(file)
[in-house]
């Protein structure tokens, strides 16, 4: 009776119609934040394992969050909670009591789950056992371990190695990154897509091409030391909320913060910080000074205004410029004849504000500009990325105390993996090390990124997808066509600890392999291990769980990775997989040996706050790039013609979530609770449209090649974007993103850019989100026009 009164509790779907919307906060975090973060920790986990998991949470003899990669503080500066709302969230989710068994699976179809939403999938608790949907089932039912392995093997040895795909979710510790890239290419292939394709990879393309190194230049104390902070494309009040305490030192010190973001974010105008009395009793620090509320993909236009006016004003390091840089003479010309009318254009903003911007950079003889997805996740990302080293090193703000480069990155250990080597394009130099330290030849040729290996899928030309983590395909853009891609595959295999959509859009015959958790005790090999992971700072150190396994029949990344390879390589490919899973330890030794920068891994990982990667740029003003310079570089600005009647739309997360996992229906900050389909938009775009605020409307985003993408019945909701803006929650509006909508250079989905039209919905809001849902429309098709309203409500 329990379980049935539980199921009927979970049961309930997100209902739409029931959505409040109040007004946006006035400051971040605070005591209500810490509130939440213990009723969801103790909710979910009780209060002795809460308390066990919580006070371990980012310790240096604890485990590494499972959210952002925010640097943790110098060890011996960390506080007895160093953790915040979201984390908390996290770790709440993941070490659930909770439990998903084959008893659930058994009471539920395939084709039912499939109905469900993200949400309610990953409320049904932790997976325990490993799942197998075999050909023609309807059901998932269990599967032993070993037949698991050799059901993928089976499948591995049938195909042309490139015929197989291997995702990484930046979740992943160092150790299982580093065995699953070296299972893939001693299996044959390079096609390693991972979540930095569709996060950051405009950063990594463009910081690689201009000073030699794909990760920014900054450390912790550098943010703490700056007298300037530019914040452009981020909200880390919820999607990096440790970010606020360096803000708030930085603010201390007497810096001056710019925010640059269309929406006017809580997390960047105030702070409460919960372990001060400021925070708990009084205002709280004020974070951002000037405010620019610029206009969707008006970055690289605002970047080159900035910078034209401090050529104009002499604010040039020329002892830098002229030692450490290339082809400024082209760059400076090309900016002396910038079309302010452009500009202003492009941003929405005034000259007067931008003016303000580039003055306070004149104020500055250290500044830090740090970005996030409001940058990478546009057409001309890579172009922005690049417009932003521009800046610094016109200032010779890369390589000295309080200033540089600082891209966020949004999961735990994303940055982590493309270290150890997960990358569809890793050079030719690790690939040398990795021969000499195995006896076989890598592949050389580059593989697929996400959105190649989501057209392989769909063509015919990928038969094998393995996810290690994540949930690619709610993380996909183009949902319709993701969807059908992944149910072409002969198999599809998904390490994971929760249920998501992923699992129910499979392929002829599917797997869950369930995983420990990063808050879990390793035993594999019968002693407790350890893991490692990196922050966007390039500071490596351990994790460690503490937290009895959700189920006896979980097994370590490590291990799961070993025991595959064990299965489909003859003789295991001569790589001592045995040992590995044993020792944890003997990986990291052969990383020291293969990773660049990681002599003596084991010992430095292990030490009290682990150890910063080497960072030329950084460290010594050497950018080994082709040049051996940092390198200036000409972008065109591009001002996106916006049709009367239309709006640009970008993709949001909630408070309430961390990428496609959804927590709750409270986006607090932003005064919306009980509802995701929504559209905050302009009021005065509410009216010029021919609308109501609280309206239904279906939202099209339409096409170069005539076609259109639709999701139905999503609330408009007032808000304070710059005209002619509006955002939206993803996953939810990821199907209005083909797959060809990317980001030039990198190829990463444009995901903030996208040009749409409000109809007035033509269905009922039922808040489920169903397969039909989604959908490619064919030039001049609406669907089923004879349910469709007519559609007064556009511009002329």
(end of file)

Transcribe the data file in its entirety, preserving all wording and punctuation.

[in-house]
């Protein structure tokens, strides 16, 4: 009776119609934040394992969050909670009591789950056992371990190695990154897509091409030391909320913060910080000074205004410029004849504000500009990325105390993996090390990124997808066509600890392999291990769980990775997989040996706050790039013609979530609770449209090649974007993103850019989100026009 009164509790779907919307906060975090973060920790986990998991949470003899990669503080500066709302969230989710068994699976179809939403999938608790949907089932039912392995093997040895795909979710510790890239290419292939394709990879393309190194230049104390902070494309009040305490030192010190973001974010105008009395009793620090509320993909236009006016004003390091840089003479010309009318254009903003911007950079003889997805996740990302080293090193703000480069990155250990080597394009130099330290030849040729290996899928030309983590395909853009891609595959295999959509859009015959958790005790090999992971700072150190396994029949990344390879390589490919899973330890030794920068891994990982990667740029003003310079570089600005009647739309997360996992229906900050389909938009775009605020409307985003993408019945909701803006929650509006909508250079989905039209919905809001849902429309098709309203409500 329990379980049935539980199921009927979970049961309930997100209902739409029931959505409040109040007004946006006035400051971040605070005591209500810490509130939440213990009723969801103790909710979910009780209060002795809460308390066990919580006070371990980012310790240096604890485990590494499972959210952002925010640097943790110098060890011996960390506080007895160093953790915040979201984390908390996290770790709440993941070490659930909770439990998903084959008893659930058994009471539920395939084709039912499939109905469900993200949400309610990953409320049904932790997976325990490993799942197998075999050909023609309807059901998932269990599967032993070993037949698991050799059901993928089976499948591995049938195909042309490139015929197989291997995702990484930046979740992943160092150790299982580093065995699953070296299972893939001693299996044959390079096609390693991972979540930095569709996060950051405009950063990594463009910081690689201009000073030699794909990760920014900054450390912790550098943010703490700056007298300037530019914040452009981020909200880390919820999607990096440790970010606020360096803000708030930085603010201390007497810096001056710019925010640059269309929406006017809580997390960047105030702070409460919960372990001060400021925070708990009084205002709280004020974070951002000037405010620019610029206009969707008006970055690289605002970047080159900035910078034209401090050529104009002499604010040039020329002892830098002229030692450490290339082809400024082209760059400076090309900016002396910038079309302010452009500009202003492009941003929405005034000259007067931008003016303000580039003055306070004149104020500055250290500044830090740090970005996030409001940058990478546009057409001309890579172009922005690049417009932003521009800046610094016109200032010779890369390589000295309080200033540089600082891209966020949004999961735990994303940055982590493309270290150890997960990358569809890793050079030719690790690939040398990795021969000499195995006896076989890598592949050389580059593989697929996400959105190649989501057209392989769909063509015919990928038969094998393995996810290690994540949930690619709610993380996909183009949902319709993701969807059908992944149910072409002969198999599809998904390490994971929760249920998501992923699992129910499979392929002829599917797997869950369930995983420990990063808050879990390793035993594999019968002693407790350890893991490692990196922050966007390039500071490596351990994790460690503490937290009895959700189920006896979980097994370590490590291990799961070993025991595959064990299965489909003859003789295991001569790589001592045995040992590995044993020792944890003997990986990291052969990383020291293969990773660049990681002599003596084991010992430095292990030490009290682990150890910063080497960072030329950084460290010594050497950018080994082709040049051996940092390198200036000409972008065109591009001002996106916006049709009367239309709006640009970008993709949001909630408070309430961390990428496609959804927590709750409270986006607090932003005064919306009980509802995701929504559209905050302009009021005065509410009216010029021919609308109501609280309206239904279906939202099209339409096409170069005539076609259109639709999701139905999503609330408009007032808000304070710059005209002619509006955002939206993803996953939810990821199907209005083909797959060809990317980001030039990198190829990463444009995901903030996208040009749409409000109809007035033509269905009922039922808040489920169903397969039909989604959908490619064919030039001049609406669907089923004879349910469709007519559609007064556009511009002329």